In the vast and various field that is the debate about appropriation, histories are unearthed and identities bear fruit. What happens then, when an artist proposes to co-opt massive rocks that have fallen from the sky, unseen and unrecorded? Who lays claim to them when they lie on a monotonous terrain with just an empty horizon in sight? When the artist duo Guillermo Faivovich and Nicolás Goldberg planned to displace a 4.5 billion-year-old meteorite from Campo del Cielo in Argentina for Documenta 13 in 2012, the Moqoit First Nation, for whom the rock and the place were sacred, protested and the work was withdrawn. Instead, the artists presented a large plinth made of oxidized iron, a monument of omnipresent absence, an empty pedestal awaiting some spectacular or alien arrival. While theorists since the Romantics have called upon art to “render the invisible visible,” the magic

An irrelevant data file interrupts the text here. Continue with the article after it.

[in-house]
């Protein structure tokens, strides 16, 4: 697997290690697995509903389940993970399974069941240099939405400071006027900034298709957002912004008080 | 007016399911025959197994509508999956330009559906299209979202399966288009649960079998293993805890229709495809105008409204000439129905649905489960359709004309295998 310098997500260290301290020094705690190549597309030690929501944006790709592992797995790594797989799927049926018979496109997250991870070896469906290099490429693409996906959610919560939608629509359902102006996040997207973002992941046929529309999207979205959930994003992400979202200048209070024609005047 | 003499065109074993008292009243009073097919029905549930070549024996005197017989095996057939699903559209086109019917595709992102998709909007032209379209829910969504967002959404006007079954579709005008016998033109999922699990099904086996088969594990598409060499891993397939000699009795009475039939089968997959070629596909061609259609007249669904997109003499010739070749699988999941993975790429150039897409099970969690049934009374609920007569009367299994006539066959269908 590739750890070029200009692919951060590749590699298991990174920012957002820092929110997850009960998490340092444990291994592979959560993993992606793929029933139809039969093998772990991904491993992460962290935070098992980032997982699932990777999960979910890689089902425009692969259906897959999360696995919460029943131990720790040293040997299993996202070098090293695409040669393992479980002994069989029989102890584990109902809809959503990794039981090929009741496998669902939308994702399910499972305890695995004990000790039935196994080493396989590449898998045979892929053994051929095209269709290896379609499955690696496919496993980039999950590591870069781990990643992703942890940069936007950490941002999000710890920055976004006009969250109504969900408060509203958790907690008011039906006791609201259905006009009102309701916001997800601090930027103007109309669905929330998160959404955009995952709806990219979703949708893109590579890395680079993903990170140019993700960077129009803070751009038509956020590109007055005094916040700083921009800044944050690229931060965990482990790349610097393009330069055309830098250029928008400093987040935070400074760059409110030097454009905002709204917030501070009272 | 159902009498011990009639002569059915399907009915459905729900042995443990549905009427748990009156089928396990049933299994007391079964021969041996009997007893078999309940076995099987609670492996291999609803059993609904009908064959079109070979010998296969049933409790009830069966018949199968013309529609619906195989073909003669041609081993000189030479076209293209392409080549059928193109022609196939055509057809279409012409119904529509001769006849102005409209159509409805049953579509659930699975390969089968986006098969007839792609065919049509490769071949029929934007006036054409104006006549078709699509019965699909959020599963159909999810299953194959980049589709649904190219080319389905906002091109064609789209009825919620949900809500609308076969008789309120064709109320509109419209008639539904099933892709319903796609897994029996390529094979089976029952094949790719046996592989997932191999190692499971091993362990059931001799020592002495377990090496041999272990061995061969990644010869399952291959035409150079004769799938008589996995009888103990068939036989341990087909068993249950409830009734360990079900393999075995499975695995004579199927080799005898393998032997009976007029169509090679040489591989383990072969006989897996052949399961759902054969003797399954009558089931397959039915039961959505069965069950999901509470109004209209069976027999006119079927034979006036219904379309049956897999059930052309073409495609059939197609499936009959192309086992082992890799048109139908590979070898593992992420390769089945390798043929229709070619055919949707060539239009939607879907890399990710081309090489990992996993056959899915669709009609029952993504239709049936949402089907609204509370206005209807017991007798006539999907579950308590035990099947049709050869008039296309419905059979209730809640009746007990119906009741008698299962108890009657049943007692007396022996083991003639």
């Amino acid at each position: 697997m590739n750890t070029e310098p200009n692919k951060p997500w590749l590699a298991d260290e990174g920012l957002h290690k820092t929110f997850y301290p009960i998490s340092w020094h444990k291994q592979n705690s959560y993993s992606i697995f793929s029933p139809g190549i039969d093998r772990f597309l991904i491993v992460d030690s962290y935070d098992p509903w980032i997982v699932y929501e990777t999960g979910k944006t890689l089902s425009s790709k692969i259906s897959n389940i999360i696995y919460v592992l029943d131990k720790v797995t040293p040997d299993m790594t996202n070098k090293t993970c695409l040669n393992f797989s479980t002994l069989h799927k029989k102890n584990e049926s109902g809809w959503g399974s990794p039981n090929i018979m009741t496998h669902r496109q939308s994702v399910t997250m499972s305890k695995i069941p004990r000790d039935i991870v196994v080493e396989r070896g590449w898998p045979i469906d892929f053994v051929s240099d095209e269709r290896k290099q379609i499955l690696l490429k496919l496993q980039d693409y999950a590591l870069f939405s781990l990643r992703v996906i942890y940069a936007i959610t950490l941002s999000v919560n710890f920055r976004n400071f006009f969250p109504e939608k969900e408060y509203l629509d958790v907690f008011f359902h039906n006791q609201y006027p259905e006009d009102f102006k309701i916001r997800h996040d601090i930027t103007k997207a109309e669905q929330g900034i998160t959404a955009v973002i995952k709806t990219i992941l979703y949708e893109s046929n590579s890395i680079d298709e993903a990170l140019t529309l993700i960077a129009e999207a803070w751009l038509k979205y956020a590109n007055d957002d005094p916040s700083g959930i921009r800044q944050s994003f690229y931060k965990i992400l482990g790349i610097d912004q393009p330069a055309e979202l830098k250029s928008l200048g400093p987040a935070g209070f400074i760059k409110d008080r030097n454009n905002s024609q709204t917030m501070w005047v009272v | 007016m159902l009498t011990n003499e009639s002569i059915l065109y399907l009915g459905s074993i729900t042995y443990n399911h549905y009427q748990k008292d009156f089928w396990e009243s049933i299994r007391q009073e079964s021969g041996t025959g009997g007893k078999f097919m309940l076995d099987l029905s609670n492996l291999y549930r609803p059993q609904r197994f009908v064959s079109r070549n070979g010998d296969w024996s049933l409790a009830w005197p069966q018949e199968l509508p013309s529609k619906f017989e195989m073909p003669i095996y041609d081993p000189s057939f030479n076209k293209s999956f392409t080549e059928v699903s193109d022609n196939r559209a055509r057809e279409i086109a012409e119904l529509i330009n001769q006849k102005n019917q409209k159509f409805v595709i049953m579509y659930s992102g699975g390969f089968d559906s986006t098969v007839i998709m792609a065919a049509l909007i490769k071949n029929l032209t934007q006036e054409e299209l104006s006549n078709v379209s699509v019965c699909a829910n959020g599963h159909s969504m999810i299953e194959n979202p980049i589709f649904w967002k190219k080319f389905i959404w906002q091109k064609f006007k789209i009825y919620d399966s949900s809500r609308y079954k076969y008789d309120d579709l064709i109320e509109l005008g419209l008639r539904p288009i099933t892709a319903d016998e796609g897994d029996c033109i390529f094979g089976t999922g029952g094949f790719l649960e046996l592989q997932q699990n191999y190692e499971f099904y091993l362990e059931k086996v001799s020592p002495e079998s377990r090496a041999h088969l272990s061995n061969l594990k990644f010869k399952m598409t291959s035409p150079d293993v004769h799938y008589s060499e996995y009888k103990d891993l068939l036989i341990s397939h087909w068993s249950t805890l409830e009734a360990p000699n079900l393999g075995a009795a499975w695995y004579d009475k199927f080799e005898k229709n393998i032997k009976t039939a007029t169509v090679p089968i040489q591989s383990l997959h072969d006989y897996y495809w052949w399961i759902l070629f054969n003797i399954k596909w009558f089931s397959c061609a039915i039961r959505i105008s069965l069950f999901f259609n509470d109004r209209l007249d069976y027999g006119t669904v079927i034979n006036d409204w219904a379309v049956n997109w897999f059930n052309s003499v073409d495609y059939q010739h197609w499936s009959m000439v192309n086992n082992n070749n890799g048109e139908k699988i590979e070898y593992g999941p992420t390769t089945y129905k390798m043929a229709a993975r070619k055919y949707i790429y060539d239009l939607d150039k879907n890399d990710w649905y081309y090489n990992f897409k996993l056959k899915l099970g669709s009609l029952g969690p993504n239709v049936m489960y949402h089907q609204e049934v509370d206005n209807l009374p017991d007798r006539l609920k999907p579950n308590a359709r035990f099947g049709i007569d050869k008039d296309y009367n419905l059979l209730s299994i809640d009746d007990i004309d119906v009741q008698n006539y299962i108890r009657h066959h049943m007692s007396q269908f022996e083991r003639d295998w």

Artforum print subscribers have full access to this article. If you are a subscriber, sign in below.
Not registered for artforum.com?
SUBSCRIBE NOW for only $50 a year—65% off the newsstand price—and get the print magazine plus full online access to this issue and our archive.*
* This rate applies to U.S. domestic subscriptions.